On November 16, 2016, a Texas federal judge permanently blocked the U.S. Department of Labor (“DOL”) from enforcing a new rule expanding employers’ disclosure requirements related to union-organizing campaigns.
The DOL’s Labor-Management Reporting and Disclosure Act (“LMRDA”) of 1959, 29 U.S.C. § 433, requires employers and labor relations consultants to file reports with the DOL concerning agreements or arrangements to (i) directly persuade employees concerning their rights to organize and bargain collectively or (ii) supply the employer with certain information concerning the activities of employees or a labor organization in connection with the labor dispute involving the employer. The LMRDA reporting requirements are subject to certain exceptions, which provide, in part, that no report is required when hiring law firms to provide advice, provided there is no direct contact with the employee.
In March 2016, the DOL published the Persuader Advice Exemption Rule (“Persuader Rule”), 81 Fed. Reg. 15,924, et seq. which broadened the scope of reportable activity to include indirect persuasive activities, effectively eliminating the “advice” exemption. Employers and law firms would be required to file a report, even if there was no direct contact with employees, if the attorney was engaged in indirect activities such as the development of policies for employers intended to persuade employees or advice related to employer communications with employees in matters involving unions.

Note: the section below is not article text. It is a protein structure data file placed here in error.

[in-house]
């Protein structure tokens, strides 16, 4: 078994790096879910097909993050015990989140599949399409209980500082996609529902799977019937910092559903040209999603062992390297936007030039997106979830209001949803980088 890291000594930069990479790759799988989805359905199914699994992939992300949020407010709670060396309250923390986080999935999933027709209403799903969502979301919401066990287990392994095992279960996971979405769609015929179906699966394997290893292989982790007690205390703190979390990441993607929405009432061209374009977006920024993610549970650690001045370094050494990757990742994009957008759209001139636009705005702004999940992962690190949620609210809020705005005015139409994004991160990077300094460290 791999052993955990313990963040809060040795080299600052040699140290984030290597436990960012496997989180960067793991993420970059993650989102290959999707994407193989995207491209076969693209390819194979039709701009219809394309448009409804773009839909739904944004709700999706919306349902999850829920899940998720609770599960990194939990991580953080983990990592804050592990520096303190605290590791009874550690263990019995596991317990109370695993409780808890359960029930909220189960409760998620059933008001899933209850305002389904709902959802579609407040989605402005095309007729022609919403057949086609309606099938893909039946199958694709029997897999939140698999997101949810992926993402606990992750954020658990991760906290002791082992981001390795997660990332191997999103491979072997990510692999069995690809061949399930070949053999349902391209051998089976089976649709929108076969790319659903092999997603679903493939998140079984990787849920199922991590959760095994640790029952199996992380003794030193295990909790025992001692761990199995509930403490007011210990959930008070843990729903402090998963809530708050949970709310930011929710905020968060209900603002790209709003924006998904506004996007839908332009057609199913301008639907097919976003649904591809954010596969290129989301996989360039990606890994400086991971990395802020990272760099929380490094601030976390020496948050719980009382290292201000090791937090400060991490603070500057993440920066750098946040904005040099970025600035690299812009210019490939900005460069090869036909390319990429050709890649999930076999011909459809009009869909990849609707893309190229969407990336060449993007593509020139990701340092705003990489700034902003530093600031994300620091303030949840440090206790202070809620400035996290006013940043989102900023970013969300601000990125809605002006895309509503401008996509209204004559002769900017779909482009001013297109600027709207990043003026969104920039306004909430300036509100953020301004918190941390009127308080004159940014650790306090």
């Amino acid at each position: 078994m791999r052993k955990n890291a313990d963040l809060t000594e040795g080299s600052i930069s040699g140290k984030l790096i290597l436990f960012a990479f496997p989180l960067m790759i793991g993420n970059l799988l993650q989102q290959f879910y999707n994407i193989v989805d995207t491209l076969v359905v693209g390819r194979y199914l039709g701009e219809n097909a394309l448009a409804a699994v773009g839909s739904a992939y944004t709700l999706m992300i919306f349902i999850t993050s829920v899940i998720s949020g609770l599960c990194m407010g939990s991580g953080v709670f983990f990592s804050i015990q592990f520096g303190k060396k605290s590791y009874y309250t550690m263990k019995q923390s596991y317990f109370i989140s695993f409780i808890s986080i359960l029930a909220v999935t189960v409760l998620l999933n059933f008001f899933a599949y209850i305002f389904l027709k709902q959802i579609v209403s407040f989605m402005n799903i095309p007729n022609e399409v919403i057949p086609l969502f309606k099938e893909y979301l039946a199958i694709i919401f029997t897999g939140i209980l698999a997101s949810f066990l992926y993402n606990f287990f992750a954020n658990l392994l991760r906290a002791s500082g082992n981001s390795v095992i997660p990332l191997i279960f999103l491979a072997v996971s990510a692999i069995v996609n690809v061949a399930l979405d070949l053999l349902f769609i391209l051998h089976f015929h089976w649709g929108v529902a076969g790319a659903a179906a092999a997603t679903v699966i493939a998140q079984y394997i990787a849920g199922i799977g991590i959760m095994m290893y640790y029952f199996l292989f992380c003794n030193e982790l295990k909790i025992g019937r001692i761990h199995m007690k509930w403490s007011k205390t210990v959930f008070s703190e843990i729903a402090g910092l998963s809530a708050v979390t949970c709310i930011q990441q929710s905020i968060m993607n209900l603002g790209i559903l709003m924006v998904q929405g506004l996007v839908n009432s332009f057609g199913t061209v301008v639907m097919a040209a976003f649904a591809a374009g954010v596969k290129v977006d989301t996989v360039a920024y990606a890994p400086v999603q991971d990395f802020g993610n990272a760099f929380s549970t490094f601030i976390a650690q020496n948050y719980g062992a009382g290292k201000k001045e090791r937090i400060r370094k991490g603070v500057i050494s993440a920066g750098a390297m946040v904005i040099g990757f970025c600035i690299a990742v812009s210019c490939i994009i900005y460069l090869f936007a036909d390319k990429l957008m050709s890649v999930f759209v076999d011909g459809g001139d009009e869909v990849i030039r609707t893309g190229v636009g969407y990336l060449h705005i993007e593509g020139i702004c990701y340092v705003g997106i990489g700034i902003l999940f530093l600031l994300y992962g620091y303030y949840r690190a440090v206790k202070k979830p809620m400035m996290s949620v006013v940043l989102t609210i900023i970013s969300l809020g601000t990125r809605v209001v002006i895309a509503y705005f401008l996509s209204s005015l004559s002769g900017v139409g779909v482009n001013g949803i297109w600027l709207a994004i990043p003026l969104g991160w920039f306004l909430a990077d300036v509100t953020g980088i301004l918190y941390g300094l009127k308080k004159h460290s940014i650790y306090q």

Businesses, state attorneys general and attorneys challenged the Persuader Rule in multiple states, claiming the rule was too broad, violated the duty to protect client confidentiality and the attorney-client privilege, and blurred the LMRDA’s clear “advice” exemption. A federal judge in Texas agreed and held the Persuader Rule unlawful and ordered the court’s previous preliminary injunction preventing the implementation of the rule to be converted into a permanent injunction with nationwide effect.
One month later, a federal judge in Arkansas ordered a case challenging the Persuader Rule should be stayed pending appeal of Texas federal judge’s November decision blocking the rule. In Minnesota, a federal judge denied summary judgment motions stating that: “there is significant reason to believe that the new administration will withdraw the Persuader Rule – or at least decline to defend the validity of the Persuader Rule in its current form.”
The interpretation of the Persuader Rule requiring employers to report indirect contact with employees will most likely remain blocked and it is expected that the Trump administration will not appeal the decision.